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A little something[edit]

This line from the first paragraph- " The ear is the primary organ for sensing infrasound, but at higher levels it is possible to feel infrasound vibrations in various parts of the body" it is not clear wht is meant by 'higher levels' . higher levels of pressure or what ? —Preceding unsigned comment added by (talk) 11:08, 2 August 2009 (UTC)

Ghost in the machine[edit]

This section says that the research suggested that "many" supposed hauntings may be due to 19Hz hum. Sounds like a weasel word. I haven't read the research discussed, but the contents of the section suggests that actual number of sites that the research found any significant positive results for is ONE. Erikmartin (talk) 22:55, 14 October 2008 (UTC)

there'a a comment in the ghost in the machine chapter that says the wavelength at 19Hz is about 5000 miles? - I think this calculation is using the speed of light in a vacuum as about 300,000,000 m/s when it should be using the speed of sound in Air, about 340m/s - that gives a wavelength of 18 metres - so a half wave is about 9m? - entirely possible for a room to be 9m long. Alecost (talk) 22:26, 12 June 2008 (UTC)

You're right. I've removed the unnecessary paragraph discussing whether the room size is likely to have yielded an appropriately sized infrasonic standing wave. Binksternet (talk) 18:33, 13 June 2008 (UTC)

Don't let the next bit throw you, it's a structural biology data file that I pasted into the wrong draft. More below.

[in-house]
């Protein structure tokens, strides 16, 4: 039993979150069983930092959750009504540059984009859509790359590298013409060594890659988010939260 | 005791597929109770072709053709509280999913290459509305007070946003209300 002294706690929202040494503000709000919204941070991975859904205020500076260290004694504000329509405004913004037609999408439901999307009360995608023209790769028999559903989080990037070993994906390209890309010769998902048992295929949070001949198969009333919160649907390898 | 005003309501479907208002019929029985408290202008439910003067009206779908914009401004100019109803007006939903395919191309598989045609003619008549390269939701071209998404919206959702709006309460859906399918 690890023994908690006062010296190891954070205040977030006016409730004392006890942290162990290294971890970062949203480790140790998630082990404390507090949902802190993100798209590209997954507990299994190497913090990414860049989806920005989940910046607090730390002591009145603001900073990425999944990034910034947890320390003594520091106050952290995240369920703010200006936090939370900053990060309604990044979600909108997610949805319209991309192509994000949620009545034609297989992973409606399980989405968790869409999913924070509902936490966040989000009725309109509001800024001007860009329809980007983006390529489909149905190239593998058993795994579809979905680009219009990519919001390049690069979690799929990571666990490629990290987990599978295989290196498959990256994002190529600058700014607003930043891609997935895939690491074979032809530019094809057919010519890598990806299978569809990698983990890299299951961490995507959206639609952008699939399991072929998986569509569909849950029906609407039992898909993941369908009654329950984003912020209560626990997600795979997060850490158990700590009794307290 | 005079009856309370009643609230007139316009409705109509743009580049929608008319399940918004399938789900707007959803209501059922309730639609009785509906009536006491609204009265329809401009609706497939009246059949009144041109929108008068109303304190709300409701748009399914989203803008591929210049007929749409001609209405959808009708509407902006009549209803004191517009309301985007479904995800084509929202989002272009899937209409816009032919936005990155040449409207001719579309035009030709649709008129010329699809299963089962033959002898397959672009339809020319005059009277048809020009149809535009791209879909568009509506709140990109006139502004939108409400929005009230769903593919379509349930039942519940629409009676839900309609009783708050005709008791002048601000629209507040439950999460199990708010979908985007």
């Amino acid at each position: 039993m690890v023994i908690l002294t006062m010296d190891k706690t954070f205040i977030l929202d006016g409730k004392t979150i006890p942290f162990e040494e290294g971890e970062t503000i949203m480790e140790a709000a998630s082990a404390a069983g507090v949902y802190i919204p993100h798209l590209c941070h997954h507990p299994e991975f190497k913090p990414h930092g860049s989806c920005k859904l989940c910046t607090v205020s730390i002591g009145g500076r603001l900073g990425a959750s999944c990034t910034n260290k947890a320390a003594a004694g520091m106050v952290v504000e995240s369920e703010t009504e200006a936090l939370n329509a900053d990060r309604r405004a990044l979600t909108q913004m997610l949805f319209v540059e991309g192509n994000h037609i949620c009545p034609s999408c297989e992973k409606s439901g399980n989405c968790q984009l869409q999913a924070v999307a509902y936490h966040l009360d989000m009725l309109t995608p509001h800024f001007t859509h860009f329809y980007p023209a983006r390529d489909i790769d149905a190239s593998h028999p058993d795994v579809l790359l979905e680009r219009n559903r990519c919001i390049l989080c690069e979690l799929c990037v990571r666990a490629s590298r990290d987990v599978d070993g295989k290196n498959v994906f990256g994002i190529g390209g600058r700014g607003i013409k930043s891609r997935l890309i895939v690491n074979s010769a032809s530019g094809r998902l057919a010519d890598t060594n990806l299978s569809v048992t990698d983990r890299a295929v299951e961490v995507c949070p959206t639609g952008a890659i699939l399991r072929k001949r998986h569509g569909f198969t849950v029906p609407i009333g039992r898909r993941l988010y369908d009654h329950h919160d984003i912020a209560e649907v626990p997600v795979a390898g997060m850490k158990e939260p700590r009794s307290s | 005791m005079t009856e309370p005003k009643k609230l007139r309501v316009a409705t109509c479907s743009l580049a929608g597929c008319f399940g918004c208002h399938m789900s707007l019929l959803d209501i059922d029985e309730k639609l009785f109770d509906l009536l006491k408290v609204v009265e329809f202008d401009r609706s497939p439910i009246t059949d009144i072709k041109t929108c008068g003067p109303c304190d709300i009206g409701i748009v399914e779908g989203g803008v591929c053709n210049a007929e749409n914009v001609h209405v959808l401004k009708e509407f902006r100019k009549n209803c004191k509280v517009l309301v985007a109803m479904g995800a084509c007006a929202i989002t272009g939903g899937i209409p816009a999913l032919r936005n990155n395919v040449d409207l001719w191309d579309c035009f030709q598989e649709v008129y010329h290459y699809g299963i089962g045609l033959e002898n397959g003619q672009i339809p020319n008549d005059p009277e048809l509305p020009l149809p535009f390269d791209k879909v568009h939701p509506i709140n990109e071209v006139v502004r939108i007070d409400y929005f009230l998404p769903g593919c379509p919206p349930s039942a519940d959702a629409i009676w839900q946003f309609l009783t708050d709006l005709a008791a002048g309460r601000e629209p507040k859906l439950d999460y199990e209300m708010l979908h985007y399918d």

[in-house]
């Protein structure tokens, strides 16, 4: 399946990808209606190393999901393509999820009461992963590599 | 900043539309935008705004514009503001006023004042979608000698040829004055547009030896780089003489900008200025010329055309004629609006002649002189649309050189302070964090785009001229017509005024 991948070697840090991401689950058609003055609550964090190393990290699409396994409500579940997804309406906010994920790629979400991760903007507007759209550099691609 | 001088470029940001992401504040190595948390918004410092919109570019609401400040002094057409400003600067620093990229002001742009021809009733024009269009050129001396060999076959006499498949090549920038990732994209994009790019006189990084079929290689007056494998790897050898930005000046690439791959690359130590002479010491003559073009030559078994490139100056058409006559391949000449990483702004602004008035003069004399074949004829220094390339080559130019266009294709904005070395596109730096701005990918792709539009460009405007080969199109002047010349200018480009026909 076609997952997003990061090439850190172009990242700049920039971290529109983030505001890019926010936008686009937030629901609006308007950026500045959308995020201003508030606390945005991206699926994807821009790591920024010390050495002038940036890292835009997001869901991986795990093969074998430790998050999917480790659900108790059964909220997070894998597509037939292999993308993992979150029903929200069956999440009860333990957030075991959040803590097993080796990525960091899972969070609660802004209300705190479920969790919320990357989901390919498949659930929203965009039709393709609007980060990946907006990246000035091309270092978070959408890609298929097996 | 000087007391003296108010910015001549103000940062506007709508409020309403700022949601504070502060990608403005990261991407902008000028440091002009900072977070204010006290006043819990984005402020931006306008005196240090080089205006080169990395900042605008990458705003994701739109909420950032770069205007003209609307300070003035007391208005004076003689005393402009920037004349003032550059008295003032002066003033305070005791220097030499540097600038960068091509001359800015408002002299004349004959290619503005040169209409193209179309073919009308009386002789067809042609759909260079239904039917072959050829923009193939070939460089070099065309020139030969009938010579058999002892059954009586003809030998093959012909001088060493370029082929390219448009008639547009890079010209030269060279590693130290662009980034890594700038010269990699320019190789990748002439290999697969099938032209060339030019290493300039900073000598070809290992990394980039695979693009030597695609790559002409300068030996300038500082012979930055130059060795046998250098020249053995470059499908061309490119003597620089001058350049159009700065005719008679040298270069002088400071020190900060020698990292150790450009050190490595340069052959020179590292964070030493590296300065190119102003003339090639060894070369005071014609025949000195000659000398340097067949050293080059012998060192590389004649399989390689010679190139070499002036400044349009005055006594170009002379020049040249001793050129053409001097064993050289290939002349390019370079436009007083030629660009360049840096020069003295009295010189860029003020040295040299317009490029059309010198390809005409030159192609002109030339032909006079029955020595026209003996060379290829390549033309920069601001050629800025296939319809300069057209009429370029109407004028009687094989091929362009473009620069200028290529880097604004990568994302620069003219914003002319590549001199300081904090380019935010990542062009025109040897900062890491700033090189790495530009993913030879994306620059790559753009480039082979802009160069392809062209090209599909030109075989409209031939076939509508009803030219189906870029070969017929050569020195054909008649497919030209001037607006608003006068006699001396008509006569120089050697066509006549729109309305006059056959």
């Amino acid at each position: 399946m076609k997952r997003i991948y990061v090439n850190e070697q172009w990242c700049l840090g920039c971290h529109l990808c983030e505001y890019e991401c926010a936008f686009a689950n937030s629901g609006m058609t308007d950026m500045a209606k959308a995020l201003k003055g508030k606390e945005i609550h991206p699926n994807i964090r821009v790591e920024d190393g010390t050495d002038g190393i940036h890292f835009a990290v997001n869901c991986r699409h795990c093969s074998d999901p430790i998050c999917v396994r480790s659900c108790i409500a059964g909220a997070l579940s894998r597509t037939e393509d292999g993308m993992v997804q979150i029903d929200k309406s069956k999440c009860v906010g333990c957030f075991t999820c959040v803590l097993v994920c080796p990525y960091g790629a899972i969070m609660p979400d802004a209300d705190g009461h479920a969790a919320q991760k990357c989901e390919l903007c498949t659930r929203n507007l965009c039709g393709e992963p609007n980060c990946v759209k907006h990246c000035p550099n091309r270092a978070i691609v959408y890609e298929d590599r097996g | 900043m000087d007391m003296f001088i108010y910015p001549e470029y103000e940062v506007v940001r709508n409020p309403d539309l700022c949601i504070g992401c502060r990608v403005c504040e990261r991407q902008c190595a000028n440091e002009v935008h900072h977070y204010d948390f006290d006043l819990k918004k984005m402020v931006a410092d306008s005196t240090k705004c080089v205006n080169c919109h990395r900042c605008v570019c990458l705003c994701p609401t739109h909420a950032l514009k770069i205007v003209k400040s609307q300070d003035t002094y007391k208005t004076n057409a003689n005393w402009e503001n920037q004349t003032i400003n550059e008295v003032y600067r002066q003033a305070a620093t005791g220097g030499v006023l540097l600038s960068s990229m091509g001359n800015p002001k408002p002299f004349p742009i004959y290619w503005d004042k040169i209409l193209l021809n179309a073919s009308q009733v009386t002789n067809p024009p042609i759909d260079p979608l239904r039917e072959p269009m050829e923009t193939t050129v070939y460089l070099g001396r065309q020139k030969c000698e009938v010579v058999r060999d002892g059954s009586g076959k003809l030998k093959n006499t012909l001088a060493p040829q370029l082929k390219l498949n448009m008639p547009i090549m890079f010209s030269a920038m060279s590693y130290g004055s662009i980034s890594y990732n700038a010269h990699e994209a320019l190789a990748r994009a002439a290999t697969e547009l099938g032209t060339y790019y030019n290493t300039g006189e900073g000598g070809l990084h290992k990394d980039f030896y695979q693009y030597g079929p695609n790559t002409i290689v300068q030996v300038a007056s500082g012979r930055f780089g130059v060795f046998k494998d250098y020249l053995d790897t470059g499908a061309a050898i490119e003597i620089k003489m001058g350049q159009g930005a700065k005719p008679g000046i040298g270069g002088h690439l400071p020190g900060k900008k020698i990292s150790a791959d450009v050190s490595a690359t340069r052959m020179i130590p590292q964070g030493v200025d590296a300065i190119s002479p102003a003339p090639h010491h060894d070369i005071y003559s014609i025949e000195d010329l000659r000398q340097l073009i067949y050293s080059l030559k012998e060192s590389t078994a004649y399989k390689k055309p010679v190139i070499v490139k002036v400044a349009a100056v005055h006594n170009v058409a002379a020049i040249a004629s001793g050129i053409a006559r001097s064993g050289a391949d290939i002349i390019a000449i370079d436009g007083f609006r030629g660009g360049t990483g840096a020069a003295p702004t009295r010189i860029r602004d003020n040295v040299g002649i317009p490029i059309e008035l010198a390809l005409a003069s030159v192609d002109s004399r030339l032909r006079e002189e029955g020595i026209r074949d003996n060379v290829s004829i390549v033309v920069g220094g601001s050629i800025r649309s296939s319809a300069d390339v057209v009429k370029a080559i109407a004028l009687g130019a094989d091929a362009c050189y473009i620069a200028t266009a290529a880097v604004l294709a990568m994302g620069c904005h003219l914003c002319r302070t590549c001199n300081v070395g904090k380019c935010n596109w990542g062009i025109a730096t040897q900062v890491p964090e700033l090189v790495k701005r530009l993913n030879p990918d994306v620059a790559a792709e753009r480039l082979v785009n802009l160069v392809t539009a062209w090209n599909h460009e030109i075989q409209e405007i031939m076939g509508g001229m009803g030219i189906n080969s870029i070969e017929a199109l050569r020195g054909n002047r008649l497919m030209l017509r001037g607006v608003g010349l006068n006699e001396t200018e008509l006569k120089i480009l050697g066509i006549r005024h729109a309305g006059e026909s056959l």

Hearing Infrasound[edit]

What bugs me about articles on infrasound is that the first thing they all say is that it "cannot be heard by humans", I have discovered that I can hear infrasound originated by the build up of seismic tension before an earthquake within 500 miles radius (depending on magnitude). It's a very low frequency throbbing that is pulsed at irregular intervals and then seizes, or is drastically diminished in intensity, as soon as the earthquake has occured. The sound used to drive me bonkers until I discovered what it was. Now I am keeping a diary of the intensity of the noises and check once a month or so on the British Geological Survey website ( whether there had been any earthquakes, and sure enough there is always an earthquake that directly correlates to the peak-followed-by-trough in the noises that I have experienced. Most of these earthquakes are never reported in the media, you see, because they occur at sea or because noone is hurt and that's not of interest for the news... - Please tell me that I am not the only person who can hear the earth move!!! ( 16:41, 5 June 2007 (UTC)) (Sue, Southampton, UK)

See Taos hum for further information. The statement that humans can't "consciously" hear the sound smells suspicious, since the distinction between 'conscious' and 'subconscious' sounds like psychology. I should add that my subjective experience is that many of these effects could be the result of simple dizziness caused by the sound resonating in the semicircular canals, which I would speculate besides their usual role in orientation feel like they serve as a lower-frequency resonance chamber with a (very) vague directionality for sounds too gradually changing to be oriented by comparing the ears. But I've never heard the run-up to an earthquake - one night I heard a sound as if someone had dropped a car from the back of a tow truck and learned it was a magnitude 3.1 quake. Wnt (talk) 23:08, 7 October 2008 (UTC)